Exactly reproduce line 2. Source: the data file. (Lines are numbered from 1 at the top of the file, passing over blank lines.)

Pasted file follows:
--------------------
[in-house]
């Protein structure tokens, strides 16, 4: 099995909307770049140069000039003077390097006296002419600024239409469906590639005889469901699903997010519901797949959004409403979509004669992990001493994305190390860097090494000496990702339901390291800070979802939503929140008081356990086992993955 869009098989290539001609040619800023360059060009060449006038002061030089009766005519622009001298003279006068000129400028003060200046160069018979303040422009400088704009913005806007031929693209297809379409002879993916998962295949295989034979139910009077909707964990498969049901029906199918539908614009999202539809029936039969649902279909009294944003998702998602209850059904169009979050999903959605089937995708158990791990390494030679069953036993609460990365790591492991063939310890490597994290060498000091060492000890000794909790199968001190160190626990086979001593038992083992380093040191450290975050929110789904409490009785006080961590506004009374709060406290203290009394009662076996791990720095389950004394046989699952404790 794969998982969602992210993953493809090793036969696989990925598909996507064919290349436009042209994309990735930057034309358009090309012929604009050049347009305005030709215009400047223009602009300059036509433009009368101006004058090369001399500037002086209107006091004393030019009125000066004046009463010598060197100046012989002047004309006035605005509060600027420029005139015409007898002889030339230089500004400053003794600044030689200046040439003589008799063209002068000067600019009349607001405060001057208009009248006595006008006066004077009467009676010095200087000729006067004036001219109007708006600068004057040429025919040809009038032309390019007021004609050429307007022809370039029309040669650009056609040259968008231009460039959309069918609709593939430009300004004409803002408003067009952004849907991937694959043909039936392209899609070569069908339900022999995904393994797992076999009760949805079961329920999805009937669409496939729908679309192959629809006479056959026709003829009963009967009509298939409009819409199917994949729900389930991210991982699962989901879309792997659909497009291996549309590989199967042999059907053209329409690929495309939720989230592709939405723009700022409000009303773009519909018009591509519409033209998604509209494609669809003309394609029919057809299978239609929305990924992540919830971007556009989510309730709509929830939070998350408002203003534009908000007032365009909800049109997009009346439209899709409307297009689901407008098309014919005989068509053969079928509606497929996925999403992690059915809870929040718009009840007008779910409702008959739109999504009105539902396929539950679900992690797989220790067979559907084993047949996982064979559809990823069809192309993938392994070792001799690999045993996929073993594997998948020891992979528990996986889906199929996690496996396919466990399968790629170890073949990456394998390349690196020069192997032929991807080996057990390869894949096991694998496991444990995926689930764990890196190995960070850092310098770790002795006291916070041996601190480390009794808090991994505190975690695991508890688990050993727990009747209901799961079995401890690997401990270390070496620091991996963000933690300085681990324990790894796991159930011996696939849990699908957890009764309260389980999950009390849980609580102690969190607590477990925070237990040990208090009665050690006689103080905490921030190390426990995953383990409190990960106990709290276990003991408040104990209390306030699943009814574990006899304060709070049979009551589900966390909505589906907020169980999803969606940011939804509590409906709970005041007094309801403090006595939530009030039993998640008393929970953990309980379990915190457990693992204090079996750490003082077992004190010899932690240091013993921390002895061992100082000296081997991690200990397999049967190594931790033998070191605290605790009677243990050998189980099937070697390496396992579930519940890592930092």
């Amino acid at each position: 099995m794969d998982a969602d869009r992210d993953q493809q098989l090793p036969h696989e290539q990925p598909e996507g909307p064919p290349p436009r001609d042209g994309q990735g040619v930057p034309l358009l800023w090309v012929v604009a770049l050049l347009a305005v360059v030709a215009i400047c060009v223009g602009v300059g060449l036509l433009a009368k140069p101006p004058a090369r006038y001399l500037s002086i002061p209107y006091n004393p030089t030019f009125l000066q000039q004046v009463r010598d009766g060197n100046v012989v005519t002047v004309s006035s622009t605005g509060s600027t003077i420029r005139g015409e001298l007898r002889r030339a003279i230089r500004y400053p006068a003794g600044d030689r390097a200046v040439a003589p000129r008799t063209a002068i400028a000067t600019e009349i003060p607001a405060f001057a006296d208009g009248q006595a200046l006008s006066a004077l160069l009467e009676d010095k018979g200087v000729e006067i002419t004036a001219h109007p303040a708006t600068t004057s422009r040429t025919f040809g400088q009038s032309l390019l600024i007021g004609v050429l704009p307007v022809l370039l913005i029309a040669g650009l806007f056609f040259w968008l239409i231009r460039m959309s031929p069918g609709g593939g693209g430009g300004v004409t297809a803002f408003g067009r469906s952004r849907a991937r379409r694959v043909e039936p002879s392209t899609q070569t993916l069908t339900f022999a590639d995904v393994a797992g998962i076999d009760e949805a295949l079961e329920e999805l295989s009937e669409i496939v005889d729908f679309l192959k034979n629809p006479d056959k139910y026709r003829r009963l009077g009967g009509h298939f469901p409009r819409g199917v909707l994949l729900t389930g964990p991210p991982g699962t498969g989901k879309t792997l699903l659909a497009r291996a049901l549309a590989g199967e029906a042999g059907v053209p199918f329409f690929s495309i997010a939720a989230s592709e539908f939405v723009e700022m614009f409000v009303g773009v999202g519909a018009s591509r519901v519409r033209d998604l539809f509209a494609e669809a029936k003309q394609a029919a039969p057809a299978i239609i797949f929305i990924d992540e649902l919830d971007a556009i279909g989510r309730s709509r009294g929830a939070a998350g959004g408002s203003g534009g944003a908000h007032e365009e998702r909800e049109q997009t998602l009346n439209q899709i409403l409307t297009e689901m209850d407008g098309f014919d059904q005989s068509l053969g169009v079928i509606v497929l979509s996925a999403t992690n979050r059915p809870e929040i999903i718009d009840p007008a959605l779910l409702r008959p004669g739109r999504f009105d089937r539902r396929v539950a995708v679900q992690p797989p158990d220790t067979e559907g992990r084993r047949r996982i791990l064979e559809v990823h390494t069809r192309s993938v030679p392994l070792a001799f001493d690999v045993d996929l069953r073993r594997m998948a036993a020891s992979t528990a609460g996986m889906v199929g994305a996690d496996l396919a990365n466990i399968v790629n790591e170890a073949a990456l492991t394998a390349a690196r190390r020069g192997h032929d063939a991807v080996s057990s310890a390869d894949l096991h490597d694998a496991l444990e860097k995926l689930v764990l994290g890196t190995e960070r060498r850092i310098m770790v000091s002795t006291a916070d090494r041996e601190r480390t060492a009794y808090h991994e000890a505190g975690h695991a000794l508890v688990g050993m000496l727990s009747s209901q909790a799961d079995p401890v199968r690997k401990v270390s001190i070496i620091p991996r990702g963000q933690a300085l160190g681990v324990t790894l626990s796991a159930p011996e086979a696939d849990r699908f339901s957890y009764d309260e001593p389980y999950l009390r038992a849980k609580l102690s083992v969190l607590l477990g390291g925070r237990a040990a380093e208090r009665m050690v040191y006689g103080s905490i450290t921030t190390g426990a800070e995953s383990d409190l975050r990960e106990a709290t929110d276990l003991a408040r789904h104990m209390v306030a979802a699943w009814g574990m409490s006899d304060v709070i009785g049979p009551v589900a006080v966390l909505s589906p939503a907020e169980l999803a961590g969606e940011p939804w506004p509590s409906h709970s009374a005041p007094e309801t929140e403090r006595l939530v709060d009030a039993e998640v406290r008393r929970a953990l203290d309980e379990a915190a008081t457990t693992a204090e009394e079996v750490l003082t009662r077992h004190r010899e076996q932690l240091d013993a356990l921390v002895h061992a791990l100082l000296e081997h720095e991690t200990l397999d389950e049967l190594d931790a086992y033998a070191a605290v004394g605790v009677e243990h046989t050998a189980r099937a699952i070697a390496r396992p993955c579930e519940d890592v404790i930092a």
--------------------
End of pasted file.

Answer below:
């Protein structure tokens, strides 16, 4: 099995909307770049140069000039003077390097006296002419600024239409469906590639005889469901699903997010519901797949959004409403979509004669992990001493994305190390860097090494000496990702339901390291800070979802939503929140008081356990086992993955 869009098989290539001609040619800023360059060009060449006038002061030089009766005519622009001298003279006068000129400028003060200046160069018979303040422009400088704009913005806007031929693209297809379409002879993916998962295949295989034979139910009077909707964990498969049901029906199918539908614009999202539809029936039969649902279909009294944003998702998602209850059904169009979050999903959605089937995708158990791990390494030679069953036993609460990365790591492991063939310890490597994290060498000091060492000890000794909790199968001190160190626990086979001593038992083992380093040191450290975050929110789904409490009785006080961590506004009374709060406290203290009394009662076996791990720095389950004394046989699952404790 794969998982969602992210993953493809090793036969696989990925598909996507064919290349436009042209994309990735930057034309358009090309012929604009050049347009305005030709215009400047223009602009300059036509433009009368101006004058090369001399500037002086209107006091004393030019009125000066004046009463010598060197100046012989002047004309006035605005509060600027420029005139015409007898002889030339230089500004400053003794600044030689200046040439003589008799063209002068000067600019009349607001405060001057208009009248006595006008006066004077009467009676010095200087000729006067004036001219109007708006600068004057040429025919040809009038032309390019007021004609050429307007022809370039029309040669650009056609040259968008231009460039959309069918609709593939430009300004004409803002408003067009952004849907991937694959043909039936392209899609070569069908339900022999995904393994797992076999009760949805079961329920999805009937669409496939729908679309192959629809006479056959026709003829009963009967009509298939409009819409199917994949729900389930991210991982699962989901879309792997659909497009291996549309590989199967042999059907053209329409690929495309939720989230592709939405723009700022409000009303773009519909018009591509519409033209998604509209494609669809003309394609029919057809299978239609929305990924992540919830971007556009989510309730709509929830939070998350408002203003534009908000007032365009909800049109997009009346439209899709409307297009689901407008098309014919005989068509053969079928509606497929996925999403992690059915809870929040718009009840007008779910409702008959739109999504009105539902396929539950679900992690797989220790067979559907084993047949996982064979559809990823069809192309993938392994070792001799690999045993996929073993594997998948020891992979528990996986889906199929996690496996396919466990399968790629170890073949990456394998390349690196020069192997032929991807080996057990390869894949096991694998496991444990995926689930764990890196190995960070850092310098770790002795006291916070041996601190480390009794808090991994505190975690695991508890688990050993727990009747209901799961079995401890690997401990270390070496620091991996963000933690300085681990324990790894796991159930011996696939849990699908957890009764309260389980999950009390849980609580102690969190607590477990925070237990040990208090009665050690006689103080905490921030190390426990995953383990409190990960106990709290276990003991408040104990209390306030699943009814574990006899304060709070049979009551589900966390909505589906907020169980999803969606940011939804509590409906709970005041007094309801403090006595939530009030039993998640008393929970953990309980379990915190457990693992204090079996750490003082077992004190010899932690240091013993921390002895061992100082000296081997991690200990397999049967190594931790033998070191605290605790009677243990050998189980099937070697390496396992579930519940890592930092």